RSVP. Répondez s’il vous plait. You’ve kindly requested a response to your wedding invitation, but the response cards are being returned slowly. You need to give the caterer a final head count and your mom wants to confirm the seating arrangements. What should you do?
There’s no exact science to a better return rate on wedding RSVPs, but there are a few guidelines to consider for both the wedding hosts and guests (e.g. allowing enough time for guests to return response cards) to ensure the wedding invitation process runs smoothly.
Here are a few do’s and don’ts to keep in mind:
Wedding RSVP Do…
- …thank the bride and groom for the wedding invitation, especially if you can’t attend.
- …respond to the wedding invitation in a timely fashion.
- …keep both “yes” and “no” responses brief.
- …decline a wedding invitation if you have a potential conflict. It’s better to say “no” than to inconvenience the bride and groom with a cancellation later.
- …inform the wedding hosts immediately if you have to cancel after you’ve RSVP’d “yes.” The only acceptable reasons for cancelling include injury, illness or a death in the family.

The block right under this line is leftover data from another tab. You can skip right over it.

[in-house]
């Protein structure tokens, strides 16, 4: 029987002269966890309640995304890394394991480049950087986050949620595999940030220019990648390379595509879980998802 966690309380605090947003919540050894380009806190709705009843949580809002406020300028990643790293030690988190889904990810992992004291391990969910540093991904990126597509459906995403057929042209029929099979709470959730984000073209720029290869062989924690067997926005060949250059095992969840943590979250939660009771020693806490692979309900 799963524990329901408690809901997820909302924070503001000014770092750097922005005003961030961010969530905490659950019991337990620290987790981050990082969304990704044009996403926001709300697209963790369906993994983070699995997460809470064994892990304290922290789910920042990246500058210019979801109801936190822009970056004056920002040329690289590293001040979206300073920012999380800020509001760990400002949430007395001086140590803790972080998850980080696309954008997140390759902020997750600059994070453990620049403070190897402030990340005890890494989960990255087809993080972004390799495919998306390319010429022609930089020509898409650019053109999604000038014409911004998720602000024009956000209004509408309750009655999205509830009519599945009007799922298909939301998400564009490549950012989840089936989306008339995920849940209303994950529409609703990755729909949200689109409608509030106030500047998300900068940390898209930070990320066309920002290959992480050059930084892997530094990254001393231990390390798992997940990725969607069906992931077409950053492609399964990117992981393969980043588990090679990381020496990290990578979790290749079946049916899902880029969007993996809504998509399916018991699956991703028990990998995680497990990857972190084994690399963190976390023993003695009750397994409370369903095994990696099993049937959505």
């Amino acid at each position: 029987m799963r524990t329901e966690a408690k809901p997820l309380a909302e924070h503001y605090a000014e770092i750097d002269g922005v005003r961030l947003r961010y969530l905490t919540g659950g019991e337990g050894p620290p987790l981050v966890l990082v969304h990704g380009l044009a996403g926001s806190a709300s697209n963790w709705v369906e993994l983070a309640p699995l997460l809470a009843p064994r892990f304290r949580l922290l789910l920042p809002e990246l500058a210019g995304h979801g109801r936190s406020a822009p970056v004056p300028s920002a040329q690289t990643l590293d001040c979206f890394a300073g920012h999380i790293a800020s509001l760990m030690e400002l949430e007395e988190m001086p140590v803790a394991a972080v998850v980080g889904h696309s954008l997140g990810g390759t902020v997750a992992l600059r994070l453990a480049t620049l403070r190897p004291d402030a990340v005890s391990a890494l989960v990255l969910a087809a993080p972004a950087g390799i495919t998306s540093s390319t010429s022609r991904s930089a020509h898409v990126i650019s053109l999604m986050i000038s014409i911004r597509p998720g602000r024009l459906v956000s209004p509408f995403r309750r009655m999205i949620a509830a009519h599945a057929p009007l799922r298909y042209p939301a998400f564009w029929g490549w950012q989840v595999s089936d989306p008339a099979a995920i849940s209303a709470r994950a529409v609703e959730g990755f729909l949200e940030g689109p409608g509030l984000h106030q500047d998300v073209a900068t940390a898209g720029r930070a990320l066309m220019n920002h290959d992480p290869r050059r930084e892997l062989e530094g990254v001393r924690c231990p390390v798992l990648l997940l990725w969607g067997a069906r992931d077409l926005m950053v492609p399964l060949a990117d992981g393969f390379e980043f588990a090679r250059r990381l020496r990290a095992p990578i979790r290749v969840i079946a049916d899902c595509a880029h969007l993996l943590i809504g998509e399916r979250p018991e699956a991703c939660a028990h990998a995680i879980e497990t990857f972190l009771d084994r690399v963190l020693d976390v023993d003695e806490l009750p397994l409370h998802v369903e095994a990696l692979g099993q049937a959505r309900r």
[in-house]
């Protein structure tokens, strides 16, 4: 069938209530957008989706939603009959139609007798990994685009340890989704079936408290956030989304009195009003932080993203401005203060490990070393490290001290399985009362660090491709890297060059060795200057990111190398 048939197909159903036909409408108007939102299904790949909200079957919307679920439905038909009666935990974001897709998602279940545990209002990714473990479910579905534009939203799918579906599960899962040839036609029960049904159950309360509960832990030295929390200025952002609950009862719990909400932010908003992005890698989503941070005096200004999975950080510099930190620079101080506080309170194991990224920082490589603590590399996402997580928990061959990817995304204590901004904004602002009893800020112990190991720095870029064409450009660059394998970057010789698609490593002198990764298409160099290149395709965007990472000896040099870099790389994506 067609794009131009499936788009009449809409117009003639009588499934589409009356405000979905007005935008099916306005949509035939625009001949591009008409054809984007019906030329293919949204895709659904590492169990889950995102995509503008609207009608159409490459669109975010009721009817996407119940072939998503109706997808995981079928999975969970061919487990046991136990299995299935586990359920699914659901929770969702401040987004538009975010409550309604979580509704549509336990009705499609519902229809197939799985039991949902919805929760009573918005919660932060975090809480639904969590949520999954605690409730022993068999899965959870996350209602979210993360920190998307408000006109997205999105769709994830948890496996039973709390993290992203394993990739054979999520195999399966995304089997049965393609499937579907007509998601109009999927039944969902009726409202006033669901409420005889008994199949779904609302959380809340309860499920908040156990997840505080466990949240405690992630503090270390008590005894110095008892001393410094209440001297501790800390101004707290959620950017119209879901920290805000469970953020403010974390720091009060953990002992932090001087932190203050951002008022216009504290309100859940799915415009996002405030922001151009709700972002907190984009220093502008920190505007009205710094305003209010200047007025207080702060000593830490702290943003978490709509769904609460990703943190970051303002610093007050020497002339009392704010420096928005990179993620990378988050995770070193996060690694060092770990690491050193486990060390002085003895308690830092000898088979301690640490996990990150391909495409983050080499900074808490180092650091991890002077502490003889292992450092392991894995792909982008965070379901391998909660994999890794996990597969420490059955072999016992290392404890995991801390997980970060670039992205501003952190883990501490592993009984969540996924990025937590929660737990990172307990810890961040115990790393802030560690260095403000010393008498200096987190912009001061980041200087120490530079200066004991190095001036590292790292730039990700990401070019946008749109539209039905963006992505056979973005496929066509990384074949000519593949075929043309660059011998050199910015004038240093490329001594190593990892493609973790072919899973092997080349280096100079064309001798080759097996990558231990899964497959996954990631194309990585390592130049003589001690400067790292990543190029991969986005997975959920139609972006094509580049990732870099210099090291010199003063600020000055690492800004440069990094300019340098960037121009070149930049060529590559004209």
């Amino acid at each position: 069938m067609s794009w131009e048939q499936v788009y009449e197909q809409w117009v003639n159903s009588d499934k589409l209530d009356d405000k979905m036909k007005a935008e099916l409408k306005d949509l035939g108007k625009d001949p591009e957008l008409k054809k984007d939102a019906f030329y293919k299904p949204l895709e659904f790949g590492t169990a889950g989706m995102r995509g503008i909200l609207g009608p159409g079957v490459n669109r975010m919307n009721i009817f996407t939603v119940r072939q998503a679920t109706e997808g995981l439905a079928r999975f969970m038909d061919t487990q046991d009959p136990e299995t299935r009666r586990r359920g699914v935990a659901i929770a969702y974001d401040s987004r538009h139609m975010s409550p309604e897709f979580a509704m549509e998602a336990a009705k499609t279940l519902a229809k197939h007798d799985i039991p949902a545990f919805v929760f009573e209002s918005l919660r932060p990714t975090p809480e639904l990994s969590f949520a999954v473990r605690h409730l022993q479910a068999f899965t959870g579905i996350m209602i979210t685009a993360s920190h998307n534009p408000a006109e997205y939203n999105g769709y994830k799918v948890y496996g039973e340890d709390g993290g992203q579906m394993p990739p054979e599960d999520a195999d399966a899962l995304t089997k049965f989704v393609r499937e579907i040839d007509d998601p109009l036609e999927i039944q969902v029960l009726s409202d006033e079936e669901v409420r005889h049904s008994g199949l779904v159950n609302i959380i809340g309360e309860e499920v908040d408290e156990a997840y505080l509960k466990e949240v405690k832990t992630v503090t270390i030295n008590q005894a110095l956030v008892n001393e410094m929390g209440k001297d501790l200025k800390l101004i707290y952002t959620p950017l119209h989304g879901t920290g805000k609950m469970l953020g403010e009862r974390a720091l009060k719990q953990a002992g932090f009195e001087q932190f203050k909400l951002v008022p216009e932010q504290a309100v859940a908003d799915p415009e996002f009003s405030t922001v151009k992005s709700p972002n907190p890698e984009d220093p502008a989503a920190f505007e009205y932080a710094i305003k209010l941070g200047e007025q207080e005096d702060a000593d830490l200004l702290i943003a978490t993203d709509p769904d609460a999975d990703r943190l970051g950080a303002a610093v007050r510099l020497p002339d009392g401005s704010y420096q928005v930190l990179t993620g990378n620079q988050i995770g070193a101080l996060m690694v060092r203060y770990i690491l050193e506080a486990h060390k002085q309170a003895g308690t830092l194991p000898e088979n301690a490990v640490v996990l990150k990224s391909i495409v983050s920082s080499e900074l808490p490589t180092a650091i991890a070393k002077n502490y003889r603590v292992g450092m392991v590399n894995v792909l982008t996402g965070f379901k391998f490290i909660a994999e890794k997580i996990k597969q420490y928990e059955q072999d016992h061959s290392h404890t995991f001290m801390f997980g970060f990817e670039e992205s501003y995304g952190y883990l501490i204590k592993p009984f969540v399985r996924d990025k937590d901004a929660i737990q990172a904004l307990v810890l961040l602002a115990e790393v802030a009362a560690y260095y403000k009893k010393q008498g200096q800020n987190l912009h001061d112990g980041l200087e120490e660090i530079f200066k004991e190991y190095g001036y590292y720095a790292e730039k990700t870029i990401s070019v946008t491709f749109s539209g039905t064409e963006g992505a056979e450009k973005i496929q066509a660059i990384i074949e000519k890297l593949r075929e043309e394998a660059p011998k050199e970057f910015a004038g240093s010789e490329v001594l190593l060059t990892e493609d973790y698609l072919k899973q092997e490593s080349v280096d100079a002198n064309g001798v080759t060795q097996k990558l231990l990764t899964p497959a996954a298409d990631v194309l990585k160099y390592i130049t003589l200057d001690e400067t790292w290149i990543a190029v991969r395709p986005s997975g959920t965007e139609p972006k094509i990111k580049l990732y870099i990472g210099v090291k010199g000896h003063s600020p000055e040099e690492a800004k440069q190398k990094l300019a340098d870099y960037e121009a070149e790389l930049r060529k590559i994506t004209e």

- …plan for unexpected guests. Guests that may have RSVP’d “no” might show or bring a plus-one when the invitation specified otherwise. Unless you want to spend time acting as a bouncer during your wedding, it may be better to plan for a few extra guests.
- …call friends and family who haven’t responded, if time permits or you’re getting close to your RSVP deadline. Be friendly, non-confrontational and simply explain that you need the final numbers to send to the caterer and complete seating arrangements.
Wedding RSVP Don’t…
- …ask if you can bring a date or children. If a plus-one isn’t listed on the invitation, the bride and groom chose not to include an additional guest. Don’t add another name to the response card.
- …cancel after you’ve RSVP’d because you have a better offer unless you’re willing to jeopardize your friendship and/or exclusion from future events.
- …change a “no” RSVP response to “yes” without contacting the bride and groom. Since you said you couldn’t attend, they may have invited another guest in your place. Don’t assume you can show up at the wedding without upsetting the wedding hosts.
- …RSVP “yes” and then not show. No-shows are unacceptable. In addition to the wrath you’ll receive from the bride and groom, you may just be charged by the wedding hosts to cover unused dinner and drinks like this bride did in 2012.
The goal for wedding hosts and guests should be to make invitation responses as easy as possible for each other. Wedding hosts should consider providing RSVP response options like a mailed response card (envelope and stamp included) AND reply email address. Hopefully, this helps wedding guests reply in a more efficient, concise manner to make the RSVP process more seamless.